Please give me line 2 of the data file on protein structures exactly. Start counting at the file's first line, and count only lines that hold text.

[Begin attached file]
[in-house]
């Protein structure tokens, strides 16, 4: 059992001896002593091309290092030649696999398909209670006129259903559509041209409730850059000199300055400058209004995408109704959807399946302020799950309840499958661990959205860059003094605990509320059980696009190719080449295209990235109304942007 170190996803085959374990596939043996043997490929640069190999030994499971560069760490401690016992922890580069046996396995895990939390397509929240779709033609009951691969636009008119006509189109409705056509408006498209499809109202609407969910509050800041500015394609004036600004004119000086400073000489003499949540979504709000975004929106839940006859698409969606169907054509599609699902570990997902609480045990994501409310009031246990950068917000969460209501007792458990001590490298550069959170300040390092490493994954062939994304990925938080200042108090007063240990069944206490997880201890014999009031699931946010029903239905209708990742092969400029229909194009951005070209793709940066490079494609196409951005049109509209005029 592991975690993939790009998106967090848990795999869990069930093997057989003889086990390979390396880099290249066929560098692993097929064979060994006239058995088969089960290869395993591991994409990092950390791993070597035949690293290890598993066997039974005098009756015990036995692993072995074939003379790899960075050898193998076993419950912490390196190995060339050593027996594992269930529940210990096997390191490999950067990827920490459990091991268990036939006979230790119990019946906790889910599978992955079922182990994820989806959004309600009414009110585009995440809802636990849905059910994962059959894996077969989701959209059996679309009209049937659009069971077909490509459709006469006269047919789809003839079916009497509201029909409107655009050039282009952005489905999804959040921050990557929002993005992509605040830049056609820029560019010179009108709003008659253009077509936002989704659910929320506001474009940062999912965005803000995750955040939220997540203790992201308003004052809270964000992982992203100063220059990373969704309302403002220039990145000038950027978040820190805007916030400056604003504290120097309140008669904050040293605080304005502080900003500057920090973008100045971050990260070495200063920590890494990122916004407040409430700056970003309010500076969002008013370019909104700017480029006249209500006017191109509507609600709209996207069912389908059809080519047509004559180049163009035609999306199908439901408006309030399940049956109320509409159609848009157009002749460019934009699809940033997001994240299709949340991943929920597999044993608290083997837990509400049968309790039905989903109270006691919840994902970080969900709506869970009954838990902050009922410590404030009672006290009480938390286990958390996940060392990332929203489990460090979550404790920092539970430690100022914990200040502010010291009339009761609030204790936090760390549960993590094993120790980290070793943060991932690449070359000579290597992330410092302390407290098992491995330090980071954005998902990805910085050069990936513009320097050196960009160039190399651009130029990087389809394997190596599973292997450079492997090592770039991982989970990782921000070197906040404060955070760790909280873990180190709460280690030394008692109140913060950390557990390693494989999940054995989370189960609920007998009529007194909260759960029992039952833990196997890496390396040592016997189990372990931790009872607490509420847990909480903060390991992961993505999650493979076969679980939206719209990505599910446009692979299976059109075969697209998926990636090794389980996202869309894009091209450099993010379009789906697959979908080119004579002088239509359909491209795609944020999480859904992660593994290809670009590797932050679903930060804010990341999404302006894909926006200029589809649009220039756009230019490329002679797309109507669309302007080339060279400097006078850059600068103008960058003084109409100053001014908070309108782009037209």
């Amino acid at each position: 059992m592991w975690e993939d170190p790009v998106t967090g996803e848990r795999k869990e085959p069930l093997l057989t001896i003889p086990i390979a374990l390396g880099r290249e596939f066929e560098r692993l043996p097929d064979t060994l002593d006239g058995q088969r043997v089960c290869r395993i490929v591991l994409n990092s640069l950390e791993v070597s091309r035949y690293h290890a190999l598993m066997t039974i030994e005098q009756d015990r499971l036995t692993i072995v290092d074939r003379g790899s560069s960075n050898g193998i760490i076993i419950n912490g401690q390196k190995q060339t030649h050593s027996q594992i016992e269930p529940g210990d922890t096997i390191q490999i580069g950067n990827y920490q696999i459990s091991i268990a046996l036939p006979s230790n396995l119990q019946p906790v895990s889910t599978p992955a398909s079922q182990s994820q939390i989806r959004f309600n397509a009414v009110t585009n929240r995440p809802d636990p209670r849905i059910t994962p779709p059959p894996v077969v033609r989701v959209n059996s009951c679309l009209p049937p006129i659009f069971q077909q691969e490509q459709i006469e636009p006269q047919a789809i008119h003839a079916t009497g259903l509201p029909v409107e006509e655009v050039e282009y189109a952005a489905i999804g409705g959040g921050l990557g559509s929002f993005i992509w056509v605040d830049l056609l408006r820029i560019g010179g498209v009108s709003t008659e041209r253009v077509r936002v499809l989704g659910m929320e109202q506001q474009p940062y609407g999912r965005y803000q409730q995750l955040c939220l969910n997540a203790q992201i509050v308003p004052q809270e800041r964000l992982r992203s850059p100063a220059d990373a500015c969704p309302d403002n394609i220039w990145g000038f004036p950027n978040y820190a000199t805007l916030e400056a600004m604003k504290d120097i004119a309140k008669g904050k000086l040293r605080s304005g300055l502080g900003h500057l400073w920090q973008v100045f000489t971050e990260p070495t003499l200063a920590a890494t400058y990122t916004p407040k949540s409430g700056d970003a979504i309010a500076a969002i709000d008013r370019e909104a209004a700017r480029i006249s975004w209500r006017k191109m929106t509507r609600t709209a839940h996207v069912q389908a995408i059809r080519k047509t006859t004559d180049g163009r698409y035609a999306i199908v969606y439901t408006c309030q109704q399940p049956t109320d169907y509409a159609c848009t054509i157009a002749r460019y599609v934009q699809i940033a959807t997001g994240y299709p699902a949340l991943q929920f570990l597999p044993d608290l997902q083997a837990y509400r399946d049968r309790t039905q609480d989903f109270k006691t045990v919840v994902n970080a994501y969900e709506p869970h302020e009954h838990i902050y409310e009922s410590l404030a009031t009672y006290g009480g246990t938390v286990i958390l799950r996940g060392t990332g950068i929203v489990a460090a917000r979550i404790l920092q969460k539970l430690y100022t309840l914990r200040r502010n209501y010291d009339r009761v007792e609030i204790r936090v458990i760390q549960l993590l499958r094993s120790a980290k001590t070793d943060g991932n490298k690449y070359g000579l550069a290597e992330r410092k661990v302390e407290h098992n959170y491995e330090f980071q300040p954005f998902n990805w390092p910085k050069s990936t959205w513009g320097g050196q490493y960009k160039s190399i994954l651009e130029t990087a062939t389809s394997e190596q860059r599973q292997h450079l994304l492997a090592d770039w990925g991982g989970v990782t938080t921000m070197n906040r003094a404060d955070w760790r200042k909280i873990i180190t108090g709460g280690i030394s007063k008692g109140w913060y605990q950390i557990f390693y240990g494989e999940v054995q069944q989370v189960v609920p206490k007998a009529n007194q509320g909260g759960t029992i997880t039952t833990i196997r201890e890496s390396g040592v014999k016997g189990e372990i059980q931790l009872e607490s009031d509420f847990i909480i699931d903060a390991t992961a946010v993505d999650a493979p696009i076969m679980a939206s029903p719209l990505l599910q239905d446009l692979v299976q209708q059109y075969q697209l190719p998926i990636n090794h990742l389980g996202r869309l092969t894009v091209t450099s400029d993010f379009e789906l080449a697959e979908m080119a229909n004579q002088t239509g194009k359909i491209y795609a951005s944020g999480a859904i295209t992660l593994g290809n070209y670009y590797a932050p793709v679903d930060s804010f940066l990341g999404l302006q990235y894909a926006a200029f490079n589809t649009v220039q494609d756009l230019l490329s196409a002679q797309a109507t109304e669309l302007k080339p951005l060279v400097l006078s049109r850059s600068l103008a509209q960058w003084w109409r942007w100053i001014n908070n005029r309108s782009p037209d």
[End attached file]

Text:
């Protein structure tokens, strides 16, 4: 059992001896002593091309290092030649696999398909209670006129259903559509041209409730850059000199300055400058209004995408109704959807399946302020799950309840499958661990959205860059003094605990509320059980696009190719080449295209990235109304942007 170190996803085959374990596939043996043997490929640069190999030994499971560069760490401690016992922890580069046996396995895990939390397509929240779709033609009951691969636009008119006509189109409705056509408006498209499809109202609407969910509050800041500015394609004036600004004119000086400073000489003499949540979504709000975004929106839940006859698409969606169907054509599609699902570990997902609480045990994501409310009031246990950068917000969460209501007792458990001590490298550069959170300040390092490493994954062939994304990925938080200042108090007063240990069944206490997880201890014999009031699931946010029903239905209708990742092969400029229909194009951005070209793709940066490079494609196409951005049109509209005029 592991975690993939790009998106967090848990795999869990069930093997057989003889086990390979390396880099290249066929560098692993097929064979060994006239058995088969089960290869395993591991994409990092950390791993070597035949690293290890598993066997039974005098009756015990036995692993072995074939003379790899960075050898193998076993419950912490390196190995060339050593027996594992269930529940210990096997390191490999950067990827920490459990091991268990036939006979230790119990019946906790889910599978992955079922182990994820989806959004309600009414009110585009995440809802636990849905059910994962059959894996077969989701959209059996679309009209049937659009069971077909490509459709006469006269047919789809003839079916009497509201029909409107655009050039282009952005489905999804959040921050990557929002993005992509605040830049056609820029560019010179009108709003008659253009077509936002989704659910929320506001474009940062999912965005803000995750955040939220997540203790992201308003004052809270964000992982992203100063220059990373969704309302403002220039990145000038950027978040820190805007916030400056604003504290120097309140008669904050040293605080304005502080900003500057920090973008100045971050990260070495200063920590890494990122916004407040409430700056970003309010500076969002008013370019909104700017480029006249209500006017191109509507609600709209996207069912389908059809080519047509004559180049163009035609999306199908439901408006309030399940049956109320509409159609848009157009002749460019934009699809940033997001994240299709949340991943929920597999044993608290083997837990509400049968309790039905989903109270006691919840994902970080969900709506869970009954838990902050009922410590404030009672006290009480938390286990958390996940060392990332929203489990460090979550404790920092539970430690100022914990200040502010010291009339009761609030204790936090760390549960993590094993120790980290070793943060991932690449070359000579290597992330410092302390407290098992491995330090980071954005998902990805910085050069990936513009320097050196960009160039190399651009130029990087389809394997190596599973292997450079492997090592770039991982989970990782921000070197906040404060955070760790909280873990180190709460280690030394008692109140913060950390557990390693494989999940054995989370189960609920007998009529007194909260759960029992039952833990196997890496390396040592016997189990372990931790009872607490509420847990909480903060390991992961993505999650493979076969679980939206719209990505599910446009692979299976059109075969697209998926990636090794389980996202869309894009091209450099993010379009789906697959979908080119004579002088239509359909491209795609944020999480859904992660593994290809670009590797932050679903930060804010990341999404302006894909926006200029589809649009220039756009230019490329002679797309109507669309302007080339060279400097006078850059600068103008960058003084109409100053001014908070309108782009037209």